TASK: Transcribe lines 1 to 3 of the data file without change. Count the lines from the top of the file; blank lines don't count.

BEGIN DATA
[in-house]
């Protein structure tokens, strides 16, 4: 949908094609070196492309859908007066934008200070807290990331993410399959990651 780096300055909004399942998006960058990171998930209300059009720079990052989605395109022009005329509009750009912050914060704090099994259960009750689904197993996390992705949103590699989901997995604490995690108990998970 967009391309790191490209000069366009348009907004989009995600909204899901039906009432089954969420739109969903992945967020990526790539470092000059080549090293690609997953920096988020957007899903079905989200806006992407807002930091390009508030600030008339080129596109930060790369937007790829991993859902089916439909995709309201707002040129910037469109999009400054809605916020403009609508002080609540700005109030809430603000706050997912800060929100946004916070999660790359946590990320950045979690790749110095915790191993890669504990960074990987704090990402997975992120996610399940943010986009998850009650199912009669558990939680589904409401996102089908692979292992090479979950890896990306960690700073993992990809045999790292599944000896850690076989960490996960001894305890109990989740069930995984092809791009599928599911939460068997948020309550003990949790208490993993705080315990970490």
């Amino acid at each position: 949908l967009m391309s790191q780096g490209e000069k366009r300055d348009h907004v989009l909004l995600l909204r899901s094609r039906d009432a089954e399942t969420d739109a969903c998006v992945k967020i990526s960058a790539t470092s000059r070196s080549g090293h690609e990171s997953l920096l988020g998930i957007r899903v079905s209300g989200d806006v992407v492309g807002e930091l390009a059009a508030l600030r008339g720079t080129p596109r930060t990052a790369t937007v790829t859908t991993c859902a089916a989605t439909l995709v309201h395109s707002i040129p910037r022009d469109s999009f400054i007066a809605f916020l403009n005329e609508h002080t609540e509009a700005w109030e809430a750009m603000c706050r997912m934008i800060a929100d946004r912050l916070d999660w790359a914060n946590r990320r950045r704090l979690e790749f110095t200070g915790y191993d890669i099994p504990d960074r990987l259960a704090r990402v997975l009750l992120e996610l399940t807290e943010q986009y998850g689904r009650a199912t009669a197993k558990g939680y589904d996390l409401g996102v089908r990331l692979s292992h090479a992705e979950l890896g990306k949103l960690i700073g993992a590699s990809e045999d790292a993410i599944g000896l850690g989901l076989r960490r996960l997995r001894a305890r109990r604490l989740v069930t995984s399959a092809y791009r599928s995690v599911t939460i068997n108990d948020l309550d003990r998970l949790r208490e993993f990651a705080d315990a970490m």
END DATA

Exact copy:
[in-house]
């Protein structure tokens, strides 16, 4: 949908094609070196492309859908007066934008200070807290990331993410399959990651 780096300055909004399942998006960058990171998930209300059009720079990052989605395109022009005329509009750009912050914060704090099994259960009750689904197993996390992705949103590699989901997995604490995690108990998970 967009391309790191490209000069366009348009907004989009995600909204899901039906009432089954969420739109969903992945967020990526790539470092000059080549090293690609997953920096988020957007899903079905989200806006992407807002930091390009508030600030008339080129596109930060790369937007790829991993859902089916439909995709309201707002040129910037469109999009400054809605916020403009609508002080609540700005109030809430603000706050997912800060929100946004916070999660790359946590990320950045979690790749110095915790191993890669504990960074990987704090990402997975992120996610399940943010986009998850009650199912009669558990939680589904409401996102089908692979292992090479979950890896990306960690700073993992990809045999790292599944000896850690076989960490996960001894305890109990989740069930995984092809791009599928599911939460068997948020309550003990949790208490993993705080315990970490």
């Amino acid at each position: 949908l967009m391309s790191q780096g490209e000069k366009r300055d348009h907004v989009l909004l995600l909204r899901s094609r039906d009432a089954e399942t969420d739109a969903c998006v992945k967020i990526s960058a790539t470092s000059r070196s080549g090293h690609e990171s997953l920096l988020g998930i957007r899903v079905s209300g989200d806006v992407v492309g807002e930091l390009a059009a508030l600030r008339g720079t080129p596109r930060t990052a790369t937007v790829t859908t991993c859902a089916a989605t439909l995709v309201h395109s707002i040129p910037r022009d469109s999009f400054i007066a809605f916020l403009n005329e609508h002080t609540e509009a700005w109030e809430a750009m603000c706050r997912m934008i800060a929100d946004r912050l916070d999660w790359a914060n946590r990320r950045r704090l979690e790749f110095t200070g915790y191993d890669i099994p504990d960074r990987l259960a704090r990402v997975l009750l992120e996610l399940t807290e943010q986009y998850g689904r009650a199912t009669a197993k558990g939680y589904d996390l409401g996102v089908r990331l692979s292992h090479a992705e979950l890896g990306k949103l960690i700073g993992a590699s990809e045999d790292a993410i599944g000896l850690g989901l076989r960490r996960l997995r001894a305890r109990r604490l989740v069930t995984s399959a092809y791009r599928s995690v599911t939460i068997n108990d948020l309550d003990r998970l949790r208490e993993f990651a705080d315990a970490m």